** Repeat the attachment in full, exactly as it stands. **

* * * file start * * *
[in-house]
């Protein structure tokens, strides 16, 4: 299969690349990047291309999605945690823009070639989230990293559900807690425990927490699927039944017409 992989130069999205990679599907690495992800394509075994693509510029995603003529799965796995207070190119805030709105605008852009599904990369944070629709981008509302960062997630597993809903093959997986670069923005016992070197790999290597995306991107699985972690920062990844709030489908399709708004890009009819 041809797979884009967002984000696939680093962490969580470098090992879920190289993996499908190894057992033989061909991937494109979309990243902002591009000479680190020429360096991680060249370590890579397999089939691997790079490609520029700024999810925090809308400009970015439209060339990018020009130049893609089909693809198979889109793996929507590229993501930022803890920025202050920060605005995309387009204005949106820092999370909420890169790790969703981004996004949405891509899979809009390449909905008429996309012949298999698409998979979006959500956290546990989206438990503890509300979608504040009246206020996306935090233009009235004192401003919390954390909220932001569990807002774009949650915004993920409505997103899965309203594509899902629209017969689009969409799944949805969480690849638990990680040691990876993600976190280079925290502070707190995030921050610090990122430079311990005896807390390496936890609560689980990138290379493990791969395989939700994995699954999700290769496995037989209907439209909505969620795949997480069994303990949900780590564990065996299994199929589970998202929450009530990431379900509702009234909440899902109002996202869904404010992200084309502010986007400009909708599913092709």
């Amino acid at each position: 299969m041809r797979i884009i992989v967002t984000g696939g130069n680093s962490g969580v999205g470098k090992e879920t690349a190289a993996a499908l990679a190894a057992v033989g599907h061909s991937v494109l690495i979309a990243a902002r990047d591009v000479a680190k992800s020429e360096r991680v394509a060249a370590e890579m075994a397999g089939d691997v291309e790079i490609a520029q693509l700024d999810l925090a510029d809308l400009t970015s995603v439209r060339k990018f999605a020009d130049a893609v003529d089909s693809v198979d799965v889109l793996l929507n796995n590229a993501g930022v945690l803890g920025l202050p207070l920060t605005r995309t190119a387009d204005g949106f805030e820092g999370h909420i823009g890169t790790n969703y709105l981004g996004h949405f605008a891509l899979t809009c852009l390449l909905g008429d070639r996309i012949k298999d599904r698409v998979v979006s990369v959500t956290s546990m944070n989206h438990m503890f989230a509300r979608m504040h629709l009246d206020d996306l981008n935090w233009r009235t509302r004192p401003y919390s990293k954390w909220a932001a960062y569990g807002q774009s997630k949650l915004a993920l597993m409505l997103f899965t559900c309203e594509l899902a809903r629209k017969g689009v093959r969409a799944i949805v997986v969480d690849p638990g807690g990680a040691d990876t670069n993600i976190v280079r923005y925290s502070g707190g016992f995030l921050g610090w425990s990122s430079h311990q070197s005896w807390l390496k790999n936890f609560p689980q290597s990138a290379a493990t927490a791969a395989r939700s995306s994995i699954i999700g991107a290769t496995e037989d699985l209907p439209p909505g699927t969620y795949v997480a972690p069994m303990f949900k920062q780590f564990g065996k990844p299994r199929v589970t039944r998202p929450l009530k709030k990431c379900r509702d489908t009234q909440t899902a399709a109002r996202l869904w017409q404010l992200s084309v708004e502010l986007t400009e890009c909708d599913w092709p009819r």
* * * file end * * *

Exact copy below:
[in-house]
């Protein structure tokens, strides 16, 4: 299969690349990047291309999605945690823009070639989230990293559900807690425990927490699927039944017409 992989130069999205990679599907690495992800394509075994693509510029995603003529799965796995207070190119805030709105605008852009599904990369944070629709981008509302960062997630597993809903093959997986670069923005016992070197790999290597995306991107699985972690920062990844709030489908399709708004890009009819 041809797979884009967002984000696939680093962490969580470098090992879920190289993996499908190894057992033989061909991937494109979309990243902002591009000479680190020429360096991680060249370590890579397999089939691997790079490609520029700024999810925090809308400009970015439209060339990018020009130049893609089909693809198979889109793996929507590229993501930022803890920025202050920060605005995309387009204005949106820092999370909420890169790790969703981004996004949405891509899979809009390449909905008429996309012949298999698409998979979006959500956290546990989206438990503890509300979608504040009246206020996306935090233009009235004192401003919390954390909220932001569990807002774009949650915004993920409505997103899965309203594509899902629209017969689009969409799944949805969480690849638990990680040691990876993600976190280079925290502070707190995030921050610090990122430079311990005896807390390496936890609560689980990138290379493990791969395989939700994995699954999700290769496995037989209907439209909505969620795949997480069994303990949900780590564990065996299994199929589970998202929450009530990431379900509702009234909440899902109002996202869904404010992200084309502010986007400009909708599913092709």
């Amino acid at each position: 299969m041809r797979i884009i992989v967002t984000g696939g130069n680093s962490g969580v999205g470098k090992e879920t690349a190289a993996a499908l990679a190894a057992v033989g599907h061909s991937v494109l690495i979309a990243a902002r990047d591009v000479a680190k992800s020429e360096r991680v394509a060249a370590e890579m075994a397999g089939d691997v291309e790079i490609a520029q693509l700024d999810l925090a510029d809308l400009t970015s995603v439209r060339k990018f999605a020009d130049a893609v003529d089909s693809v198979d799965v889109l793996l929507n796995n590229a993501g930022v945690l803890g920025l202050p207070l920060t605005r995309t190119a387009d204005g949106f805030e820092g999370h909420i823009g890169t790790n969703y709105l981004g996004h949405f605008a891509l899979t809009c852009l390449l909905g008429d070639r996309i012949k298999d599904r698409v998979v979006s990369v959500t956290s546990m944070n989206h438990m503890f989230a509300r979608m504040h629709l009246d206020d996306l981008n935090w233009r009235t509302r004192p401003y919390s990293k954390w909220a932001a960062y569990g807002q774009s997630k949650l915004a993920l597993m409505l997103f899965t559900c309203e594509l899902a809903r629209k017969g689009v093959r969409a799944i949805v997986v969480d690849p638990g807690g990680a040691d990876t670069n993600i976190v280079r923005y925290s502070g707190g016992f995030l921050g610090w425990s990122s430079h311990q070197s005896w807390l390496k790999n936890f609560p689980q290597s990138a290379a493990t927490a791969a395989r939700s995306s994995i699954i999700g991107a290769t496995e037989d699985l209907p439209p909505g699927t969620y795949v997480a972690p069994m303990f949900k920062q780590f564990g065996k990844p299994r199929v589970t039944r998202p929450l009530k709030k990431c379900r509702d489908t009234q909440t899902a399709a109002r996202l869904w017409q404010l992200s084309v708004e502010l986007t400009e890009c909708d599913w092709p009819r």